Have I, or have I not, named the fact that yachting had become one of the recreations at Ardtornish. Mr. Valentine Smith, to whom the estates had descended on his father’s death, had built himself a fine steam-yacht of 450 tons burthen, the “Dobhran” (pronounced Doran, the Gaelic name for a sea-otter); and excursions in this varied the routine of fishing, grouse-shooting, and deer-stalking. Two extensive ones were made this season, the last of which ended in a catastrophe. Taking our course up the Sleat Sound, we had coasted the western Edition: current; Page: [361] side of Skye as far as Dunvegan; and, anchoring in the loch for the night, had visited the ancient castle, where the honours were done by Miss McLeod—a polished old lady whose presence in so wild and remote a region seemed anomalous. Next day we steamed along the northern coast of the island, and onwards to Gairloch; and then, taking to a wagonette provided by our host, we drove along the shore of Loch Maree and through Glen Torridon: going on board the yacht in Loch Torridon, where it had been sent round to meet us. The following morning saw us going South between the island of Raasay and the mainland; and now came the disaster. Mr. Smith and the captain had gone below to consult the charts before entering Loch Carron: leaving the vessel in the charge of the mate, with directions respecting his course. But the mate, thinking he could make a short cut, quickly put an end to our cruise. The following letter to Lott, dated 9 Sept. 1877, tells what happened:—

“In the papers of about a week ago, you might have seen the brief account of the wreck of the steam-yacht Dobhran on a sunken rock near the shore of Applecross. This was the yacht of my friend here, Valentine Smith. There were eight of us, besides a crew of 21. We had been cruising about Skye, Dunvegan, Gairloch, Torridon, and were coming south to Loch Carron, when the mate brought us to grief. The vessel struck and heeled over to about 45° forthwith, and her stern began to sink. We all got into the boats safely in about five minutes. She is still on the rocks, and the insurers are trying to raise her and will probably succeed. She cost about £20,000 and is insured for £15,000.”

Having all got safely into the boats, we hung around for some time to see what would happen: some of the sailors fearing that the vessel, which was continuing to Edition: current; Page: [362] blow off steam, would explode (but with what reason I could not understand), and others fearing that she would slip off the rock and go down. Spite of all protests, Mr. Smith, with the daring characteristic of the family, insisted on going on board again to get the ship’s papers and other valuables; and presently returned, bringing, among other things, a quantity of wraps for the ladies. After a time we were taken on to Strome Ferry by another yacht, and, our host and his cousin remaining behind to look after the wrecked vessel, the rest of us made the best of our way back to Ardtornish. Eventually the insurers succeeding in getting off the “Dobhran”. She was duly repaired and has since led an active life every season.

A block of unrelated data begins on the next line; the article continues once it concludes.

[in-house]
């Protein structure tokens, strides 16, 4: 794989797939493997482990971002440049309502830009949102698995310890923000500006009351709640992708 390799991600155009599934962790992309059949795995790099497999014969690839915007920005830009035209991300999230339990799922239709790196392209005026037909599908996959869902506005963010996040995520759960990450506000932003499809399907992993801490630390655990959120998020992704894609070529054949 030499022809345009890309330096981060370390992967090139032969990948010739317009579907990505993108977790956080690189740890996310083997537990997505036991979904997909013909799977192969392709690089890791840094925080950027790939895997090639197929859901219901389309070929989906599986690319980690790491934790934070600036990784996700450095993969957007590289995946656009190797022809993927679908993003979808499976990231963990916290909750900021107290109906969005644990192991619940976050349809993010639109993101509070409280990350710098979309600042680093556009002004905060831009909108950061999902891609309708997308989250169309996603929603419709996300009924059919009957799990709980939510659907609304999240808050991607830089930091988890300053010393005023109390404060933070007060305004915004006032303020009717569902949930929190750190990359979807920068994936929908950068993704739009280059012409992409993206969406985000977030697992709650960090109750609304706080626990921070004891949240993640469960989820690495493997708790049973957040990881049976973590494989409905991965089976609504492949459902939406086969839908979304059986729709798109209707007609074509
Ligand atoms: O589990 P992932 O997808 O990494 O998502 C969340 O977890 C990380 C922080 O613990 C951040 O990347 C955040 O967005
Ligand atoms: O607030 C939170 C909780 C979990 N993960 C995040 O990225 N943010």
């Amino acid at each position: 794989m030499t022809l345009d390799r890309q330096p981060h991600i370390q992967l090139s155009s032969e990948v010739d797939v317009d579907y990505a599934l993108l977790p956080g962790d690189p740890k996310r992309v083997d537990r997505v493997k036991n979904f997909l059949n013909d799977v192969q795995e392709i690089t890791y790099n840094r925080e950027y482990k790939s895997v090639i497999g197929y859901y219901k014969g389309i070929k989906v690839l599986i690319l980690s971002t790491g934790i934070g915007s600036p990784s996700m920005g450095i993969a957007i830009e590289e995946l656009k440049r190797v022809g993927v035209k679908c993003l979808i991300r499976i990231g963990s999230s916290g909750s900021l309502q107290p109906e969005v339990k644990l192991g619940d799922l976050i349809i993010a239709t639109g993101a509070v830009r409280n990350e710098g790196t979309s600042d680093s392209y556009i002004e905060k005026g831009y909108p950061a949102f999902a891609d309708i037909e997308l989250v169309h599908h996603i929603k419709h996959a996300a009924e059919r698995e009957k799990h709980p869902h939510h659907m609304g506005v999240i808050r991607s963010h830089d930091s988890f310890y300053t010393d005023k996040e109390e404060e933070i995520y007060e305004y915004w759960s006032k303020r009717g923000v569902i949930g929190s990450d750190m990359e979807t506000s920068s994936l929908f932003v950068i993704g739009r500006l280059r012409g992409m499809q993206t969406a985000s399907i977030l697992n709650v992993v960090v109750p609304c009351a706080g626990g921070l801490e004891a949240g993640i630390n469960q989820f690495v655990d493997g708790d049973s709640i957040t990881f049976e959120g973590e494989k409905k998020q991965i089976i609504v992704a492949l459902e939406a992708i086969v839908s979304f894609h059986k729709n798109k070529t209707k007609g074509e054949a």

The record kept at Ardtornish shows that I left that place on Sept. 13, and, I suppose, returned straight to town.

During the remainder of the year little occurred calling for mention. My daily routine was broken by a short stay at Wykehurst, and a longer one at Standish, and there also occurred a visit from my friend Youmans. A letter to him written on Dec. 17, after his return to America, contains a quotable passage:—

“About ten days ago I received from Russia a copy of a Russian translation of No. I. of the Descriptive Sociology—“English”. I was at first puzzled to make out what it was—whether it was the Descriptive Sociology for Russia which they proposed to undertake, or whether it was a translation; but comparison of dates, divisions and names, finally made it clear that it was a translation. What a go-a-head people they are!”

This was the translation referred to in an extract some Edition: current; Page: [363] time since given, which indicated that the professors of the University of Kiev were about to undertake it. Commenting on the mental inertness of most people here, a Russian once told me that in his country the young men starve themselves to buy books: a fact which seems related to that great receptivity which these professors exemplified. Certainly their proceeding implies a strange contrast between the appreciation of the Descriptive Sociology in Russia and its non-appreciation in Britain.